8. By: Baraldi, Anna Laura; Cantabene, Claudia; Perani, Giulio
    Abstract: Starting from the failure of the R&D-patents traditional relationship, when time-series and/or within industry dimensions are included in the empirical analysis, the present work tries to contribute to the empirical literature in two directions. Firstly, it perform a Granger causality test on the theoretical presumption of a reverse patents→R&D link as an explanation of the failure of the traditional relationship. Second, assuming the reverse patents-R&D causality, we test and interpret the lag structure of such a relationship as showing the effective patent life which firms expect in the two Schumpeterian patterns of innovations they belong to. To the light of the effective patent life, we offer a further explanation of innovation persistence which overturns the findings of the existing literature on persistence.
    Keywords: R&D, patents, innovation persistence, Granger causality
    JEL: C2 O3 O30
    Date: 2013–05–01
  9. By: L. Aguzzoni; E. Argentesi; L. Ciari; T. Duso; M. Tognoni
    Abstract: This paper empirically evaluates the price effects of the merger of two major book retail chains in the UK: Waterstone’s and Ottakar’s. We employ differences-in-differences techniques and use a rich dataset containing monthly scanner data information on a sample of 200 books sold in 60 stores in 50 different local markets for a period of four years around the merger. Since retail mergers may have either local or national effects (or both) according to the level at which retail chains set prices, we undertake an ex-post assessment of the impact of the merger at both levels. At the local level, we compare the changes in the average price charged before and after the merger in the shops located in overlap areas –i.e. areas where both chains were present before the merger– and in non-overlap areas –i.e. areas where only one chain was present before the merger. At the national level, we employ two distinct control groups to evaluate the merger, namely the competitors and the top-selling titles. We find that the merger did not result in an increase in prices either at the local or at the national level. We also perform heterogeneous treatment effects estimations in order to assess whether the effect of the merger differs along various dimensions of heterogeneity that are present in our data.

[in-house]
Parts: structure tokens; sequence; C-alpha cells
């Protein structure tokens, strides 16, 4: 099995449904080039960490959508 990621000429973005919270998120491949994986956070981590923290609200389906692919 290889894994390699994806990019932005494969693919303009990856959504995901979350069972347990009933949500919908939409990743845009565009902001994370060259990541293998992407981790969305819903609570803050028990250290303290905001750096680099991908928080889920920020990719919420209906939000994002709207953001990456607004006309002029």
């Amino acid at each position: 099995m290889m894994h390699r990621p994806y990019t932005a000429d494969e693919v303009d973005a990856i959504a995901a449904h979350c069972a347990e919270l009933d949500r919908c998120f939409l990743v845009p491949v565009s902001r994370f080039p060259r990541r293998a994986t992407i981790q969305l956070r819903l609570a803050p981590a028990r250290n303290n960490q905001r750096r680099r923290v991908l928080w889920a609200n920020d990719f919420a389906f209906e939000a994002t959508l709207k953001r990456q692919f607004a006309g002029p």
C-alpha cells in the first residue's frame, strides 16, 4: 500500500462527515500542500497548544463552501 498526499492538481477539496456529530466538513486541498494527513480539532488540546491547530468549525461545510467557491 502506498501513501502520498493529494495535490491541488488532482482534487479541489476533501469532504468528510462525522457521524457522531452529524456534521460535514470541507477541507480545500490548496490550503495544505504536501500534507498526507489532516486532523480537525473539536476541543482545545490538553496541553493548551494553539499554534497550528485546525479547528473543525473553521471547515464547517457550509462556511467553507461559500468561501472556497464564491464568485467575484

JEL: K21 L24 L44 D22 O32
    Date: 2013–06
  10. By: von der Fehr, Nils-Henrik M. (Dept. of Economics, University of Oslo)
    Abstract: The European Commission is introducing new regulations on submission and publication of data in electricity markets (SPDEM) and on wholesale energy market integrity and transparency (REMIT). I discuss issues relevant for undertaking an evaluation such regulations. I argue that, for market performance, more information is not always better; indeed, more information may undermine market performance by facilitating behaviour that is either not cost efficient or aims at exercising market power or establishing and maintaining collusion. Moreover, ensuring rational economic behaviour and an efficient and competitive market outcome does not require general access to information at a very detailed level or with a high degree of immediacy. I conclude that to achieve the aims of efficiently functioning wholesale electricity markets, fair and non-discriminatory access to data and a coherent and consistent view of the European wholesale electricity market, it does not seem advisable to go quite so far with respect to immediacy and detail as intended by the new regulations.
    Keywords: electricity; market performance; information; transparency; regulation
    JEL: D40 D80 K21 L10 L40 L51 L94
    Date: 2013–05–22